Although Conway began life as an introvert, Roberts reports he made a conscious choice to become an extrovert. According to Roberts, he succeeded dramatically. She wrote, “John Horton Conway [was] perhaps the world’s most lovable egomaniac. He [was] Archimedes, Mick Jagger, Salvador Dalí, and Richard Feynman, all rolled into one. He [was] one of the [world’s] greatest mathematicians, with a sly sense of humor, a polymath’s promiscuous curiosity, and a compulsion to explain everything about the world to everyone in it. According to Sir Michael Atiyah, former president of the Royal Society and arbiter of mathematical fashion, ‘Conway [was] the most magical mathematician in the world.'” The late Sir Peter Swinnerton-Dyer, a colleague of Conway’s at Cambridge, noted, “He was by far the most charismatic lecturer in the faculty. I’m not sure that I can describe how charisma happens. It just is or isn’t. And with most mathematicians it markedly isn’t.” His wife, Diana, whom he married in 2001, saw him in a completely different light. She told Anna Sturla (@anna_sturla), “He was never someone who cared about a person’s pedigree. He just cared about the person.” Professor Conway is survived by his wife and their son Gareth. He is also survived by children from previous marriages: Susan, Rose, Elena, Ann-Louise, Alex, and Oliver.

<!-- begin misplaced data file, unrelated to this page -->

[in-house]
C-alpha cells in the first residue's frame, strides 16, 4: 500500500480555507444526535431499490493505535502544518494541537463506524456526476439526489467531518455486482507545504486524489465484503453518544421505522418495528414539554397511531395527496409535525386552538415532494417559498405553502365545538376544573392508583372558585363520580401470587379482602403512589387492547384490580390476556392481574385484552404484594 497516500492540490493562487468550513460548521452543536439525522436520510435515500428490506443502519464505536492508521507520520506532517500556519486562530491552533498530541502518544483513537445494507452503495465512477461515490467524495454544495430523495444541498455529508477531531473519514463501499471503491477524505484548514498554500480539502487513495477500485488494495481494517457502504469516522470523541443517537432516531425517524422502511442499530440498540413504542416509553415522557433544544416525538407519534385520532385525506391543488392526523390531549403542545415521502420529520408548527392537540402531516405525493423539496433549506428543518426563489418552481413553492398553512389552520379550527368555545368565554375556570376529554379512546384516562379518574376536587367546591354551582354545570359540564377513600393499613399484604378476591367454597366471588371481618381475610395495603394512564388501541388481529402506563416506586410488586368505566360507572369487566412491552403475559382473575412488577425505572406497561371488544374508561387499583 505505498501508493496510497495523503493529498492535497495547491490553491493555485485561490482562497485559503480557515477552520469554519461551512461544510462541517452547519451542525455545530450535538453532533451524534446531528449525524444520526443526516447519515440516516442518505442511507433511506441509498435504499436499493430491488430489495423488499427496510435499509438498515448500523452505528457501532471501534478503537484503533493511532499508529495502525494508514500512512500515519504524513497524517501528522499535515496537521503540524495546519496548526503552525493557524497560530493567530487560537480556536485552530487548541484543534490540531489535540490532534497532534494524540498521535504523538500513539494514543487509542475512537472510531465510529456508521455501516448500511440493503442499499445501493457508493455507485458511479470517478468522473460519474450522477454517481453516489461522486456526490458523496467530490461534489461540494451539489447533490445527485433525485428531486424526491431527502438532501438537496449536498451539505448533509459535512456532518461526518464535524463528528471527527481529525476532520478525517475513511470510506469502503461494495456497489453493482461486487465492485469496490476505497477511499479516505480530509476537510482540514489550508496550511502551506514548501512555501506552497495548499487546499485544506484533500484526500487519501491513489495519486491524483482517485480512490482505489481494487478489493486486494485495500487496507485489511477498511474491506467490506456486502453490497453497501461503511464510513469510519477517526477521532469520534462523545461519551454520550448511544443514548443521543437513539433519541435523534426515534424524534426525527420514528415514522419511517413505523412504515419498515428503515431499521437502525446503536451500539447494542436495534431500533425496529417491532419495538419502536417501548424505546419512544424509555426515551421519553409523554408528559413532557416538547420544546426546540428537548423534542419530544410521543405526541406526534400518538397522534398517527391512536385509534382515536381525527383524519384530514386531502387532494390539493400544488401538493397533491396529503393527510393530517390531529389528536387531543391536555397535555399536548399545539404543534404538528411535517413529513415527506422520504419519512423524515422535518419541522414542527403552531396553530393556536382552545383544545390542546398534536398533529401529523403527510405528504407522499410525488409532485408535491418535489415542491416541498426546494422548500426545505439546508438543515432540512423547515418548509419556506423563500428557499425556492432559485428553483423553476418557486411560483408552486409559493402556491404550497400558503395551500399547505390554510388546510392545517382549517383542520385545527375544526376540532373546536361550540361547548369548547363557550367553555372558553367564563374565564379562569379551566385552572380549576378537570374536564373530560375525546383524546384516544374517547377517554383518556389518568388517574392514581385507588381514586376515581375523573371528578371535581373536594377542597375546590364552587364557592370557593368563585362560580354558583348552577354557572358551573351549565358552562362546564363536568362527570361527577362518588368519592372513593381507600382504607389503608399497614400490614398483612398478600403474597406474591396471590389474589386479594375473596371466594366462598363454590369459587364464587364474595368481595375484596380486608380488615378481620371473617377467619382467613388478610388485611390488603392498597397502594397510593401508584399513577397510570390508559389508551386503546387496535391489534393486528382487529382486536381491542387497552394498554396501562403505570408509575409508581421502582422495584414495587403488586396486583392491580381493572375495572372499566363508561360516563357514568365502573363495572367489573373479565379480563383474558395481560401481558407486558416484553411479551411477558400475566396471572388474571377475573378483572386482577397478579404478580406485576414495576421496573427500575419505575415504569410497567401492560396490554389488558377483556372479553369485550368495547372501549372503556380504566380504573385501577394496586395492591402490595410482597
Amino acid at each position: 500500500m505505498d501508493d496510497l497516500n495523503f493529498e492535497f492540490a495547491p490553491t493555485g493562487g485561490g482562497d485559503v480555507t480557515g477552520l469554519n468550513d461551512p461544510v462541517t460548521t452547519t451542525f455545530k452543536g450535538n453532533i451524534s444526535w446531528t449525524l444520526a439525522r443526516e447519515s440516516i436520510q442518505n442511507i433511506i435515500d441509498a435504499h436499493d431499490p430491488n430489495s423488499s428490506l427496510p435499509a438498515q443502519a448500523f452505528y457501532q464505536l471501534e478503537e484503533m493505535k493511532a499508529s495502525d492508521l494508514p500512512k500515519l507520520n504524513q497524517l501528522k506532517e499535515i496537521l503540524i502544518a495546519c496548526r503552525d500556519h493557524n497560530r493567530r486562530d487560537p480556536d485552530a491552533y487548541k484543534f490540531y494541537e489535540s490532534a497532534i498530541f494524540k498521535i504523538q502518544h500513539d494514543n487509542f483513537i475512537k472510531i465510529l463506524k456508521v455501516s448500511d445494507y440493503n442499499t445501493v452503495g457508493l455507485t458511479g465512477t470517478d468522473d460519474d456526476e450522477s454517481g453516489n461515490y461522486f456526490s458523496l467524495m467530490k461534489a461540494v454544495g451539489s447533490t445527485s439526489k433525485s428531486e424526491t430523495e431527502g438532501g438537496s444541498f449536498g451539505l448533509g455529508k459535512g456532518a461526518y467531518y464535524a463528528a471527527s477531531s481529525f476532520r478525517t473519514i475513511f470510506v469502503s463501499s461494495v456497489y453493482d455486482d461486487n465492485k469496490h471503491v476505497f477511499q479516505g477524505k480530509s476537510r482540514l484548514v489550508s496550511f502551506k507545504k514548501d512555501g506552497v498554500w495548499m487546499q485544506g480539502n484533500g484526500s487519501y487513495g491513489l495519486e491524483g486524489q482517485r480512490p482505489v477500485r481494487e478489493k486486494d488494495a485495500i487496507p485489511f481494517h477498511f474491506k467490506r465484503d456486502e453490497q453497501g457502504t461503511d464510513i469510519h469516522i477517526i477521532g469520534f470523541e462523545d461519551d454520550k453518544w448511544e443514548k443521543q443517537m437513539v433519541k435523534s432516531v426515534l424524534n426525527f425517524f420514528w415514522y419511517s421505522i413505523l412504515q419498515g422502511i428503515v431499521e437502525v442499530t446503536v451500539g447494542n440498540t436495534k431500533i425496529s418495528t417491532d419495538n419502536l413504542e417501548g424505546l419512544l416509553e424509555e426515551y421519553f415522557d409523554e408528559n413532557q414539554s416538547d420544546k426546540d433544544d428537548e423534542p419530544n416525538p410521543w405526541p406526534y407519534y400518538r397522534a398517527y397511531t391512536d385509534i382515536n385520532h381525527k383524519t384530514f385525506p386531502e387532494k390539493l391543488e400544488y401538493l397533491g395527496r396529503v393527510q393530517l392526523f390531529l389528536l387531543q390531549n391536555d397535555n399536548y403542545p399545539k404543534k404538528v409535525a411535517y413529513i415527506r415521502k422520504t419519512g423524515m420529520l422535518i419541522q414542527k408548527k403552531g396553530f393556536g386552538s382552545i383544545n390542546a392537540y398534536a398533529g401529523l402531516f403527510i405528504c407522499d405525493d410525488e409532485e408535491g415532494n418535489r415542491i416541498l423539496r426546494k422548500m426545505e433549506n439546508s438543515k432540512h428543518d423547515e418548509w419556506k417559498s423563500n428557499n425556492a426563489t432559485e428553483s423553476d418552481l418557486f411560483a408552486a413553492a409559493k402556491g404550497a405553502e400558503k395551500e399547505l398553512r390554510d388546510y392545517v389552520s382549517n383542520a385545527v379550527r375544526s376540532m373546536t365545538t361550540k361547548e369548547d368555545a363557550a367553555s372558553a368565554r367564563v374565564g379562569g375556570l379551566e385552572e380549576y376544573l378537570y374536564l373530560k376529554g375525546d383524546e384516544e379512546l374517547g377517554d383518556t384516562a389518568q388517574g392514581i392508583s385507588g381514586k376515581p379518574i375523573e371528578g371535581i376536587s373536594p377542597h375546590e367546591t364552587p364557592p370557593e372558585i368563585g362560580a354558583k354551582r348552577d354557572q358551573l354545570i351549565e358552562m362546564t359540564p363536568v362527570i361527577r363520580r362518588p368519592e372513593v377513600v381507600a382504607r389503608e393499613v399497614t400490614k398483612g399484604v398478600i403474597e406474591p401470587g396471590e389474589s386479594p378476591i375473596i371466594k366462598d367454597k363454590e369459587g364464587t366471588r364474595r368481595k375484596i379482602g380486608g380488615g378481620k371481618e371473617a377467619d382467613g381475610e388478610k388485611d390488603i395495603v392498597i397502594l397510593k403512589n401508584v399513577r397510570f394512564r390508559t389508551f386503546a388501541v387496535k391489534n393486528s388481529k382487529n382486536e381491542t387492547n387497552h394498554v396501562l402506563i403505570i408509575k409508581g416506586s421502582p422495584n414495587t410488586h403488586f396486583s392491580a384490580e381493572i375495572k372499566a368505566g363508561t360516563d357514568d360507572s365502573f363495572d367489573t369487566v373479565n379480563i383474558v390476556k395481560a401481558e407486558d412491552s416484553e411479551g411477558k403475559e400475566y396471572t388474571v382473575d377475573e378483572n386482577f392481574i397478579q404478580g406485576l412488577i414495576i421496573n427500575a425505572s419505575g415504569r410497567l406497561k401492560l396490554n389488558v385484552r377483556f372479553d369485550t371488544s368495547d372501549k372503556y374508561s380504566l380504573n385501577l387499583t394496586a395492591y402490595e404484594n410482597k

Like most geniuses, Professor Conway had an unquenchable curiosity about life and how things work. Another Princeton scholar, Albert Einstein, once wrote, “The important thing is to not stop questioning. Curiosity has its own reason for existence. One cannot help but be in awe when he contemplates the mysteries of eternity, of life, of the marvelous structure of reality. It is enough if one tries merely to comprehend a little of this mystery each day.”[4] Roberts believes Professor Conway might have adopted an Oscar Wilde statement as his life’s motto: “Life is far too important to be taken seriously.” No one can say he didn’t take his work seriously; however, those who knew him recognized his love of life. My condolences go out to his family and friends. Rest in peace Professor Conway.


[1] Siobhan Roberts, “John Horton Conway: the world’s most charismatic mathematician,” The Guardian, 23 July 2015.
[2] Anna Sturla, “John H. Conway, a renowned mathematician who created one of the first computer games, dies of coronavirus complications,” CNN, 14 April 2020.
[3] Gina Kolata, “SCIENTIST AT WORK: John H. Conway; At Home in the Elusive World of Mathematics,” The New York Times, 12 October 1993.
[4] Albert Einstein, “Old Man’s Advice to Youth: ‘Never Lose a Holy Curiosity.’,” Life, 2 May 1955.